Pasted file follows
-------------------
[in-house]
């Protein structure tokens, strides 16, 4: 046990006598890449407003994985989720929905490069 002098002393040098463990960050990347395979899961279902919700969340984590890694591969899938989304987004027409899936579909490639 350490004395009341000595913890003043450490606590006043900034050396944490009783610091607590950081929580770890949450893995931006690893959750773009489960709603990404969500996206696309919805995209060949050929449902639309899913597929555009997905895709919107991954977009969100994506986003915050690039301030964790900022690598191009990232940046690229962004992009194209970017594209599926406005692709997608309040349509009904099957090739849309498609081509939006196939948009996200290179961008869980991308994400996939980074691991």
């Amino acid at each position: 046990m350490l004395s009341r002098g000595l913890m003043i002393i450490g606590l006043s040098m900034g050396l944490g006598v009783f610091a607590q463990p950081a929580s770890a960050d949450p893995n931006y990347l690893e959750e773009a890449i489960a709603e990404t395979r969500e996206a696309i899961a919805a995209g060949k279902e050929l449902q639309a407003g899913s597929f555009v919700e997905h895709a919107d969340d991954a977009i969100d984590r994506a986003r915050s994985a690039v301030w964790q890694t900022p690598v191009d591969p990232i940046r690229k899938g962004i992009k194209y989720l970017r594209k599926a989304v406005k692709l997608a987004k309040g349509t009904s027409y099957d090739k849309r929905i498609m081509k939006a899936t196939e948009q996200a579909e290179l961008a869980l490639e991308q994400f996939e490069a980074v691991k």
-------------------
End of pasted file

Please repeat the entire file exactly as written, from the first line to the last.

[in-house]
């Protein structure tokens, strides 16, 4: 046990006598890449407003994985989720929905490069 002098002393040098463990960050990347395979899961279902919700969340984590890694591969899938989304987004027409899936579909490639 350490004395009341000595913890003043450490606590006043900034050396944490009783610091607590950081929580770890949450893995931006690893959750773009489960709603990404969500996206696309919805995209060949050929449902639309899913597929555009997905895709919107991954977009969100994506986003915050690039301030964790900022690598191009990232940046690229962004992009194209970017594209599926406005692709997608309040349509009904099957090739849309498609081509939006196939948009996200290179961008869980991308994400996939980074691991």
């Amino acid at each position: 046990m350490l004395s009341r002098g000595l913890m003043i002393i450490g606590l006043s040098m900034g050396l944490g006598v009783f610091a607590q463990p950081a929580s770890a960050d949450p893995n931006y990347l690893e959750e773009a890449i489960a709603e990404t395979r969500e996206a696309i899961a919805a995209g060949k279902e050929l449902q639309a407003g899913s597929f555009v919700e997905h895709a919107d969340d991954a977009i969100d984590r994506a986003r915050s994985a690039v301030w964790q890694t900022p690598v191009d591969p990232i940046r690229k899938g962004i992009k194209y989720l970017r594209k599926a989304v406005k692709l997608a987004k309040g349509t009904s027409y099957d090739k849309r929905i498609m081509k939006a899936t196939e948009q996200a579909e290179l961008a869980l490639e991308q994400f996939e490069a980074v691991k």